Freedom in World History: Can Parachutists and Truffle-Hunters Find Happiness Together?
Let me begin by giving an affirmative answer to the question posed in the title of this essay—parachutists and truffle-hunters can find perfect happiness together, although at the moment they are not talking to each other, at least not in a language the other can understand. Parachutists, of course, are generalists, who take a broad view of matters, and truffle-hunters are specialists, who have an accurate understanding of very specific subjects. Their marriage, a once-blissful union which gave birth to many of the great teachers and scholars of the past, is now on the rocks. Ever since modern colleges and universities chopped up knowledge into bite size chunks known as departments, an academic aristocracy composed primarily of truffle-hunters has come to dominate higher education.
When H.G. Wells—an early parachutist—published his Outline of History in 1920, he complained that the study of history had become too partial and narrow, and that the volume of specialized research had become too much for one mind to absorb.
He could not have imagined then that the little mounds of monographs which dotted the academic landscape in his lifetime would grow by the end of the century to become vast and impassible mountain ranges, severing communication between disciplines of knowledge (and even between the sub-disciplines of history) and fostering the proliferation of mutually unintelligible dialects.
Faced with such daunting obstacles, the prospect of doing world history well, either in a classroom or between the covers of a book, would appear to be growing dimmer with each passing year. On the other hand, as our knowledge continues to fracture, the need for such a unifying device may be even greater. The fact that our microscopes can now peer at smaller and smaller objects on an elephant's hide does not mean we can forget about the whole elephant. One perspective is not better or worse than the other, simply different. In the same vein, if you want to find out how to get from Rockefeller Center to the New York Public Library, you look at a map of New York. If you want to find out how to get from Boston to Bombay, however, you look at a map of the world. In the modern research university, unfortunately, there is no academic equivalent of a map of the world.
Let me try to put my own views on world history in the larger context of the profession as a whole. We live in a world dominated by science. The purpose of science is to investigate the behavior of objects in the natural world in order to predict and ultimately to control that behavior for the benefit of society. During and after the Enlightenment it was hoped that the "scientific method" might also be used to understand and improve the behavior of human beings. The social sciences were born. To be sure, Enlightenment thinkers got a little carried away when they anticipated that human nature could someday be perfected. But one does not have to believe in human perfectibility to hope that human suffering can be ameliorated through understanding more thoroughly the social and psychological forces which act upon us. To that noble purpose the social sciences committed energies.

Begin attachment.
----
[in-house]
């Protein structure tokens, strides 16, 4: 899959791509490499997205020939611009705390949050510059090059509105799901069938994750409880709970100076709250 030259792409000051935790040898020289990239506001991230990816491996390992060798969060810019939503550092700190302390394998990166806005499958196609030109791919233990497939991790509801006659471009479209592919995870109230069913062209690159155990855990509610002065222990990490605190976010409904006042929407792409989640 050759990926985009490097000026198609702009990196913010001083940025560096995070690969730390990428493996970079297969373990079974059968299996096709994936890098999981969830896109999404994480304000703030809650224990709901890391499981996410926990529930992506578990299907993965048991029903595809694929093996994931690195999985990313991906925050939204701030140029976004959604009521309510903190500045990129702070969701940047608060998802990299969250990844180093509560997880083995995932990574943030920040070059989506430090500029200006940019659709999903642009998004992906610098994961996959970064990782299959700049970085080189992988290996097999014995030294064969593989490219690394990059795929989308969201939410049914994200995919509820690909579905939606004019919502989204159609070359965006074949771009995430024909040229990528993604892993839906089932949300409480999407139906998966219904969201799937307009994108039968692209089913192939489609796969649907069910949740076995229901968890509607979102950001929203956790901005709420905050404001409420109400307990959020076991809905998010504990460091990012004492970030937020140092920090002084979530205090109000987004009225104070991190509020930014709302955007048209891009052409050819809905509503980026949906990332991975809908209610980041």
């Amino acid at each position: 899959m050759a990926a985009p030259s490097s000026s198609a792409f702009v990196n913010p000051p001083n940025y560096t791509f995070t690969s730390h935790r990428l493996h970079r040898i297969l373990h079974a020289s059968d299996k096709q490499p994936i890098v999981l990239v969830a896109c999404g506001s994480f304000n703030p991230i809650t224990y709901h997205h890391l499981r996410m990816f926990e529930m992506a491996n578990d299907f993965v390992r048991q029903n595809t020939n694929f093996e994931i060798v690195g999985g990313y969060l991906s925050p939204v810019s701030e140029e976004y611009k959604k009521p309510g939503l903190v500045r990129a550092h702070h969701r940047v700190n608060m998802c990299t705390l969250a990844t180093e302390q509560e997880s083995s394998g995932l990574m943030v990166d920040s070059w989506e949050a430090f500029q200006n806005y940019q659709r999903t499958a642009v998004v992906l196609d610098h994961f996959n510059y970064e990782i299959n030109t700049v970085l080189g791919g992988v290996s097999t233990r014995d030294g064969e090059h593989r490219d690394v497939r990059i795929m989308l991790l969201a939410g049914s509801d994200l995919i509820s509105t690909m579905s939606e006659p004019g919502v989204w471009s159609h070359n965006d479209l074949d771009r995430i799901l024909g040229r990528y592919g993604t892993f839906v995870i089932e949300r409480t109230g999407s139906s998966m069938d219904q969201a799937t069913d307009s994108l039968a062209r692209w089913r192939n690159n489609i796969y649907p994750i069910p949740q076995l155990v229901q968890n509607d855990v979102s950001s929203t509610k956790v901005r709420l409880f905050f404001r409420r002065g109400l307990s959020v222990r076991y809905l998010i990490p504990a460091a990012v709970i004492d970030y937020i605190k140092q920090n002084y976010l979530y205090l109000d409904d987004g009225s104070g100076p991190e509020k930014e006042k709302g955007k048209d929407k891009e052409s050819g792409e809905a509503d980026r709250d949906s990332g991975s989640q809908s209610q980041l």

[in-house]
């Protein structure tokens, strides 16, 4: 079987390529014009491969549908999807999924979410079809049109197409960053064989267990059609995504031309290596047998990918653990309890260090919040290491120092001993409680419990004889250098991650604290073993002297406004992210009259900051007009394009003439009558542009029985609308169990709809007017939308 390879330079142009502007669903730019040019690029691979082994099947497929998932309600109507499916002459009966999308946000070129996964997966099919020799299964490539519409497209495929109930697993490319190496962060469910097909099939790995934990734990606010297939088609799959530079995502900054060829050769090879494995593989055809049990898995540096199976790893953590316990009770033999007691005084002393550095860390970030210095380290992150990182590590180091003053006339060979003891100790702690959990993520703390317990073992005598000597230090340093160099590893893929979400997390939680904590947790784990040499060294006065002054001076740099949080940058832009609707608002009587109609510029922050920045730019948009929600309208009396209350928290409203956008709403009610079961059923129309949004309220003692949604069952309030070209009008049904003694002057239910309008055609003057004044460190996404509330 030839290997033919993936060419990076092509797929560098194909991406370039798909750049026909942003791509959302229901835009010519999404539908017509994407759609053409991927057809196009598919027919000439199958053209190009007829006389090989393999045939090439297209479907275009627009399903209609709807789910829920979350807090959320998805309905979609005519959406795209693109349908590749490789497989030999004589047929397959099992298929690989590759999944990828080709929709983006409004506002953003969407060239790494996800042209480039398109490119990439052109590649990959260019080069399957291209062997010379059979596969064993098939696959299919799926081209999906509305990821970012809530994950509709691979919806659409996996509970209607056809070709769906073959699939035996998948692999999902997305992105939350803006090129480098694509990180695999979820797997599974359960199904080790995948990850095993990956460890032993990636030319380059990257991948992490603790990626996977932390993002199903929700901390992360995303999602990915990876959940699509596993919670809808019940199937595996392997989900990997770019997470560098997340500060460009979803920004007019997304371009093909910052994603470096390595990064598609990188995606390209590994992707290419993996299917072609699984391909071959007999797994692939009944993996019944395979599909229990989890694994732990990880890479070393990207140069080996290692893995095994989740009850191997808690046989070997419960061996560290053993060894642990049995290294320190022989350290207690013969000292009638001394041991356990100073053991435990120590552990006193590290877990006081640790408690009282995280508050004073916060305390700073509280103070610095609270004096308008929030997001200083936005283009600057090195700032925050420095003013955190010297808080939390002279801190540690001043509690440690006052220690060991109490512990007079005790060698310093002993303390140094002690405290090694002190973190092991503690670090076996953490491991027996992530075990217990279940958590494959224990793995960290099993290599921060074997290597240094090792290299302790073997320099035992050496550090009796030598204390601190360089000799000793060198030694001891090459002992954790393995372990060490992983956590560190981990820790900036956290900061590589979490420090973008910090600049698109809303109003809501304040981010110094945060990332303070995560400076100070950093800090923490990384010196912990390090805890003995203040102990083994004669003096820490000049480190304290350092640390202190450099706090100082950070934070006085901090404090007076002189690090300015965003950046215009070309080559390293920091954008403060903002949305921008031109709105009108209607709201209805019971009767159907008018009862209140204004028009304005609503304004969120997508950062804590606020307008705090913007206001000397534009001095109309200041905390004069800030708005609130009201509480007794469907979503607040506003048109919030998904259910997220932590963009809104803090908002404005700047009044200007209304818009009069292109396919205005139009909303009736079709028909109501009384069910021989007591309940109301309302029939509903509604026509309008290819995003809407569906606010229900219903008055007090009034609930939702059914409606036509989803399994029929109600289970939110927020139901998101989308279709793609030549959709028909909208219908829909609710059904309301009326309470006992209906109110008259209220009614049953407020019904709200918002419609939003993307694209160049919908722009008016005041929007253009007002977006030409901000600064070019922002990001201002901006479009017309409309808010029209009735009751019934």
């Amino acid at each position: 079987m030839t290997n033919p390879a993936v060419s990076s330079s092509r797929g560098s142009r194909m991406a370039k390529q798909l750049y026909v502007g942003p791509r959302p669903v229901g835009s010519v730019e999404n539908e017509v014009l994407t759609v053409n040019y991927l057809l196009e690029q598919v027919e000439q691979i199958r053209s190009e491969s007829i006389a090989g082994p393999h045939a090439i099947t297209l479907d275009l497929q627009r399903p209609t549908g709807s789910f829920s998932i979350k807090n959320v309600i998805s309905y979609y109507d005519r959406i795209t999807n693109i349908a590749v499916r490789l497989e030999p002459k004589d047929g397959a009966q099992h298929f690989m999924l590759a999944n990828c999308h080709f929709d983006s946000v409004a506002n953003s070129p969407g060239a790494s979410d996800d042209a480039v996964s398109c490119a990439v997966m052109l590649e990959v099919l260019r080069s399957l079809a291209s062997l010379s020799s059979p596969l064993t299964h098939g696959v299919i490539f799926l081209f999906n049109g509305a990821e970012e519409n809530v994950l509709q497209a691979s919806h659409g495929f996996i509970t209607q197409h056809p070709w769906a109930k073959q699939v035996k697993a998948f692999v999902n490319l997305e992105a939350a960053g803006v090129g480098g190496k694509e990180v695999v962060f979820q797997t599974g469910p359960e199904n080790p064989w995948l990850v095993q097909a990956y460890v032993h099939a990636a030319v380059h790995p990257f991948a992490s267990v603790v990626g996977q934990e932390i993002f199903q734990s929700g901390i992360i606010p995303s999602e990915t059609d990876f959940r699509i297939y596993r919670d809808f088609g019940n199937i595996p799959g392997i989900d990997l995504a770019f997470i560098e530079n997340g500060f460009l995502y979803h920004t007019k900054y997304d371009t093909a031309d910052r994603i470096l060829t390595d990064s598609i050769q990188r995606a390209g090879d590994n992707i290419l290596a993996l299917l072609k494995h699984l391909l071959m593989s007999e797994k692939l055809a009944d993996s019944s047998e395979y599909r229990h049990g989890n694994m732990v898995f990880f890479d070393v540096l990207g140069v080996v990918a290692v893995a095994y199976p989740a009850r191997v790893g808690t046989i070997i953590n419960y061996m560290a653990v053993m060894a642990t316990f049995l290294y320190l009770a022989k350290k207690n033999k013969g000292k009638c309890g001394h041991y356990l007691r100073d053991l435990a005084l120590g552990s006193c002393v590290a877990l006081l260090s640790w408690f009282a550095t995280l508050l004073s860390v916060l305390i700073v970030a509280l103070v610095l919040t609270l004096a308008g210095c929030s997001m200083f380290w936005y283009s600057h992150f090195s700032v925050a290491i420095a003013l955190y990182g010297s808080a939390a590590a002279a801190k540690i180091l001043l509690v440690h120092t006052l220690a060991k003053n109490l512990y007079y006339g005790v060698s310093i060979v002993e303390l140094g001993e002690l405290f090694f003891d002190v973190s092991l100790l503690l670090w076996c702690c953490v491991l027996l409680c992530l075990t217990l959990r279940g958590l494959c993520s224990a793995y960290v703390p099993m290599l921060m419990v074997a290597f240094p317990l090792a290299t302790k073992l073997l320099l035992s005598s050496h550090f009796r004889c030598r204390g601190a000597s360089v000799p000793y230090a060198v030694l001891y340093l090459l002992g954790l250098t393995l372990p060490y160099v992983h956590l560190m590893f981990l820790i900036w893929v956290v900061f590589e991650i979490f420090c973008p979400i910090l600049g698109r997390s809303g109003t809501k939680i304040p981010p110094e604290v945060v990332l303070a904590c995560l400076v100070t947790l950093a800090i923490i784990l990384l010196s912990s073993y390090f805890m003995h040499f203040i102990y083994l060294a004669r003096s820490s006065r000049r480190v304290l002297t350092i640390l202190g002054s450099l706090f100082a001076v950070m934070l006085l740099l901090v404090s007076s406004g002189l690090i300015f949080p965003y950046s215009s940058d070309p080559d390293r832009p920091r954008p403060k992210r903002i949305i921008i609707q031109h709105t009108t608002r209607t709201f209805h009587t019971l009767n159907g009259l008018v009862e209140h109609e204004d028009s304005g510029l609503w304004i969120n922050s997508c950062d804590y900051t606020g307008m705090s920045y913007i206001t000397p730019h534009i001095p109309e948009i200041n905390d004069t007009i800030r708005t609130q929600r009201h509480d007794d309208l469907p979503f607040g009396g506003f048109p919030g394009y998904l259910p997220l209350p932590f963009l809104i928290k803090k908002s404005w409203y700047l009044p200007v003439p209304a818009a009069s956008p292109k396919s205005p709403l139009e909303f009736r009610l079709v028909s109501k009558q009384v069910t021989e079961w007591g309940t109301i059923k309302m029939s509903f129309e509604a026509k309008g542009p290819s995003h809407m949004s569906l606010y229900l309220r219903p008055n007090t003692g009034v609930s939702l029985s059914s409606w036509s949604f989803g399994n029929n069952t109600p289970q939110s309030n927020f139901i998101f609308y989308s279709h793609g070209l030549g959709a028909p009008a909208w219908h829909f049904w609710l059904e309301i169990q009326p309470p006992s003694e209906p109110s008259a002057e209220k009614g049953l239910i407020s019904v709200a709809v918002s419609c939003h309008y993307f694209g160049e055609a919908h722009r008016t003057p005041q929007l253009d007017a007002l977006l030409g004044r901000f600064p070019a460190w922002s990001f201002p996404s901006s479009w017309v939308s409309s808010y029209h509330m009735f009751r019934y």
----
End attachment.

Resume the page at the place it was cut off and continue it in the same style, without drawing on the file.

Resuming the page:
There is one area that science does not treat, however, and that is meaning. If a scientist were to ask what the meaning of gravity is he would doubtless be retired early. Meaning is taken to be a matter best left to philosophers, whom nobody reads anyhow, at least in the United States (so said de Tocqueville, and little has changed since).
The academic study of history has understandably mirrored the assumptions of the larger society. In the United States, historical study came to be modeled on the nineteenth-century German institution of the graduate research seminar, which encouraged scholars to focus on a very small subject. The final product of the scholarly enterprise became the monograph, dealing with a single subject and limited in time and area. The bureaucratic imperatives of the modern academy have further narrowed that scope. All bureaucracies share certain characteristics. Among the least beneficial is a propensity to measure success in terms of quantity rather than quality, the former being more tangible and easily defensible if questioned, and more readily accepted as equitable and fair, than the latter, which is unquestionably messy and difficult to measure objectively. Since one can produce quantity more quickly by focusing on narrow subjects, the pressure to do so is irresistible. Those who are best at it rise to the top, from which lofty heights they survey the wreckage, pronounce it wonderful, and do everything in their power to ensure that the system which so wisely recognized their worth is supported to the end of time. The result is that the modern university stresses analysis at the expense of synthesis. The only time historians ever talk about synthesis is when they give the presidential address at the annual meeting of the AHA, after which the members of the audience, and the president, deploy back to their analytical foxholes. (I read through all the presidential addresses one summer. I highly recommend the experience, which I found to be inspiring.)
The intellectual energy of the university is produced by fission, not fusion, and the forces released by that energy are centrifugal, not centripetal. Robert Hutchins was not far off when he described the modern university as a collection of separate departments unified by a central heating system.